Read: 3D Printing Technology – from UK to UAE

The intrigue and excitement about 3D printing technology continue to grow on a global scale, especially here in the UAE and on British soil.

With the launch of the Dubai 3D Printing Strategy, led by His Highness Sheikh Mohammed bin Rashid Al Maktoum, Vice President and Prime Minister of UAE and Ruler of Dubai, the UAE is positioning itself as a leading hub of 3D printing technology by the year 2030. Since the 2016 Dubai opening of the world’s first functioning 3D-printed office building, the country has been embracing innovation with both hands. From new buildings to prosthetic limbs and hearing aids, 3D innovations are a significant part of the UAE’s commitment to cutting edge diversification.

This ambition is matched in the UK with the establishment of the UK Government sponsored National Centre for Additive Manufacturing (NCAM) in Coventry. NCAM focuses on accelerating the uptake of additive manufacturing (AM) by developing the technology and systems required to address the key challenges within the value chain.


Both countries clearly recognise that AM is a rapidly growing technology, with global sales in excess of £6bn in 2017, growing to £20bn by 2022. At Kingsbury Gulf, we are encouraged by both countries’ investment in this area. Not only are we helping to bring world-class 3D printing technology to the GCC, but we are also involved in the deployment of an AddUp Additive Engineering 3D metal printing machine to NCAM.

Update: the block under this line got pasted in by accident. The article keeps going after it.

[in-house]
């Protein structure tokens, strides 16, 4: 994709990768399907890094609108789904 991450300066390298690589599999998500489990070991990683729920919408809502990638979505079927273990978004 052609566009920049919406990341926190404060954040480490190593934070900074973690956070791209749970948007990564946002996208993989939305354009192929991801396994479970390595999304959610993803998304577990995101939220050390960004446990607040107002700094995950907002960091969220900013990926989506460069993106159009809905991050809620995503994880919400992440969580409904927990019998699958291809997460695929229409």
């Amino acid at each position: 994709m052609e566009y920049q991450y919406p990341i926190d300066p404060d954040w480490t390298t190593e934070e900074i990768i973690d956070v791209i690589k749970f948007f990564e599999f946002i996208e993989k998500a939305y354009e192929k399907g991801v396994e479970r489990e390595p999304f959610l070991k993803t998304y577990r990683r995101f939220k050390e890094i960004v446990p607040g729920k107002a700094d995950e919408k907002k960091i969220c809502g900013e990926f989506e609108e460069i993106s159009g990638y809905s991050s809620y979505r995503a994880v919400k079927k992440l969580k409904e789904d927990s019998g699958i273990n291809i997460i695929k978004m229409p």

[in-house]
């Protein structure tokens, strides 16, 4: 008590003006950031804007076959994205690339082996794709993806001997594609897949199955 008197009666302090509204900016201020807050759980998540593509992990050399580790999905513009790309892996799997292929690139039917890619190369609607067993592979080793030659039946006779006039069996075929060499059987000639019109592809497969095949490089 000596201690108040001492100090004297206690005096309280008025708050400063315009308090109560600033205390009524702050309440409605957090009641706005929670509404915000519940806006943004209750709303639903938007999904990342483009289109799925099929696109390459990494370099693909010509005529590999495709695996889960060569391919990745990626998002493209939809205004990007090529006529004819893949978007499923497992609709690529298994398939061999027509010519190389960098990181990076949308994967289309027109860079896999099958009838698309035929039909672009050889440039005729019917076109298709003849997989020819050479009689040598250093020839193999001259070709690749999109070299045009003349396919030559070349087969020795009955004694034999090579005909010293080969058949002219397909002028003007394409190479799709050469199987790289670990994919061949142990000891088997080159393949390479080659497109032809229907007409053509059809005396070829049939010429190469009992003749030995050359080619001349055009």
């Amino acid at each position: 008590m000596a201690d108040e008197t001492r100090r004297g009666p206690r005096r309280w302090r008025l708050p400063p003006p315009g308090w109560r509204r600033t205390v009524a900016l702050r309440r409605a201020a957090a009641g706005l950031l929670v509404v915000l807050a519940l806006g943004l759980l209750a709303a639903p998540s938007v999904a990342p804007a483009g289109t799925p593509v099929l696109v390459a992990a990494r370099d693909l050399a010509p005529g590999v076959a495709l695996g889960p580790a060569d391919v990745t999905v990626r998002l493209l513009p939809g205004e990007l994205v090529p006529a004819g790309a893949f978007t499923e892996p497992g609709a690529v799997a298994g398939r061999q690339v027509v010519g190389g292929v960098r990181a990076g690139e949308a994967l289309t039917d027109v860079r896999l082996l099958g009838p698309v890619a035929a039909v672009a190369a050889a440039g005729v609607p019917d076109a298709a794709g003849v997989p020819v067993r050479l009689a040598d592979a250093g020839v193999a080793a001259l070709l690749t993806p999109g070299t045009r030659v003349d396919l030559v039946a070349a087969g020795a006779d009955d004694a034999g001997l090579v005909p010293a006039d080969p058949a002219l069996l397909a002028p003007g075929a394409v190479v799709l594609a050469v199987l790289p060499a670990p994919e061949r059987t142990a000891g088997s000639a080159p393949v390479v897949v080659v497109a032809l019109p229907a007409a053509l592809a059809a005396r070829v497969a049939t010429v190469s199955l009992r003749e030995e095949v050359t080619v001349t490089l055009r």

Research and Markets recently published a study of the additive manufacturing market applied to the aerospace sector; the consulting firm announced a growth rate of 23.01% between 2017 and 2021. Such a forecast indicates the potential of 3D technologies in the aerospace sector, as well as many other possible applications today. According to the report on this specific sector, the aerospace sector would mainly use additive manufacturing to improve the performance of a part and reduce its weight. There is no question that 3D technologies can offer more freedom and efficiency in the design of more complex parts.

Clearly, the UAE is well placed to take a significant share of this evolving opportunity, if the country reacts accordingly. We would be especially encouraged to see a National Centre for Additive Manufacturing (NCAM) replicated here in the UAE, as a GCC centre of excellence.

With the Dubai 3D Printing Strategy, the UAE has committed to exploiting technology for the service of humanity. Its ability to adopt an emerging technology will help cut cost across multiple sectors, especially the medical and construction sectors in Dubai. 3D printing technology will not only restructure the UAE’s economy and labour market, but it will also redefine productivity.

With the inaugural Additive Manufacturing Middle East (AMME) trade show in Dubai in early June, there is no question that the UAE is taking proactive approach to the technology, processes and people relating to additive manufacturing, and we look forward to growing the presence of this incredible machinery around the region.